ERG SES G 05, Vocational Training and Education
Bildung and its English cousin liberal education are often construed as the opposite of vocational education, especially the non-academic kind. This contributes to, but is by no means even the main source of, a de-emphasis on the pedagogy of vocational education perhaps best exemplified in the treatment of skill learning. Skill learning tends to be viewed narrowly as the repetition of specific actions in order to master the ability to achieve specific outcomes. The conceptual consequences are that skills and skill-sets or complex competencies are not thought of in connection with issues central to the Bildung tradition such as ethics, context and relationships, aesthetics and biographical meaningfulness. The practical consequences are far reaching modularizations in VET where the perceived technical or rational components of skills are heavily subdivided to form checklists while other aspects of vocational training are left more or less tacit.
These remarks are not novel by any means, there are a number of contemporary scholars who have engaged with the issues in different ways (Billet 2011, Dormer 1994, Dunne 1993, Frayling 2011, Sennett 2008, Winch 2012). What has not been so directly dealt with and discussed is the existence of Bildung traditions outside of the academic, philosophical one, ie. of traditions within non-academic VET that have developed in their own context. This is especially difficult to pursue since the non-academic VET traditions (such as those of apprenticeship) have, until relatively recently, been largely oral and practice oriented and thus have left little in the way of a written Bildung philosophy or pedagogy.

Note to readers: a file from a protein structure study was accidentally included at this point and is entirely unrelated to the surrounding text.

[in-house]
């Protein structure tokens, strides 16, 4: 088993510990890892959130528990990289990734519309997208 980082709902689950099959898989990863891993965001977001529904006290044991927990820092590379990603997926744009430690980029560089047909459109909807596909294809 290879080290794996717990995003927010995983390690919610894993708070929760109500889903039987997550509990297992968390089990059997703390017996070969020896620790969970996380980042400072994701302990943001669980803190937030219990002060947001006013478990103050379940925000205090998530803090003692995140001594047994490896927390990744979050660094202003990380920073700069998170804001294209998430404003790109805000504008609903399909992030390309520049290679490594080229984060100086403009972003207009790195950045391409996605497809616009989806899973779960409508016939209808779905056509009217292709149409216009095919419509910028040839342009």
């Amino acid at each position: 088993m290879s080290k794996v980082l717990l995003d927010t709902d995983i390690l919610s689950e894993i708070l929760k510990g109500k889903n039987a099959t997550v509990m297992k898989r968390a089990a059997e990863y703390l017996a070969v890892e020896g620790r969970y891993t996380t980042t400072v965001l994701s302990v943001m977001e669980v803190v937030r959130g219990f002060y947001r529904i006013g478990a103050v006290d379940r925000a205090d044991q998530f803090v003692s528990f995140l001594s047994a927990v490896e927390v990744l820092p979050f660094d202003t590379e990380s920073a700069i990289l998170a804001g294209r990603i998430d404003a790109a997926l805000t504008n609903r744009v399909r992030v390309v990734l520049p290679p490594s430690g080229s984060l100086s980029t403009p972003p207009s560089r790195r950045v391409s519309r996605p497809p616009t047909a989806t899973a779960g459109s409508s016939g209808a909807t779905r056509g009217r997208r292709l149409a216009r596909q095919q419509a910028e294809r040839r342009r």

One way of reconstructing such traditions is through biographical inquiries in which the experiences of receiving a vocational education are recounted. This is particularly well suited to Bildung related questions since an important current in the wider writings on Bildung consists of the so-called Bildung novels (classical examples being Goethe’s Wilhelm Meister and Rosseau’s Emile). Bildung is by most accounts a biographical process where matters of insight and understanding, morals, growing autonomy and character formation are central to it (Rittelmeyer 2012).
In the following study one such biographical case, chosen for its unusual richness, is to be analyzed: the case of Mr. Wolfgang B. (born 1935) master of bookbinding, gilding and engraving with training in Stuttgart, Germany, Stockholm, Sweden and Paris, France.
The German idealist Bildung philosophy (Rittelmeyer 2012) is the main conceptual framework but used not in its original sense of educational aims but rather as a lens through which to identify similar elements and processes in fields of education not originally thought of as possible parts of a Bildung oriented curriculum.
Christopher Winch’s (2012) discussion of skills, capabilities, technique and expertise as well as Joseph Dunne’s (1993) on technique and praxis are the main frameworks for discussing skills and technique in relation to the case study data.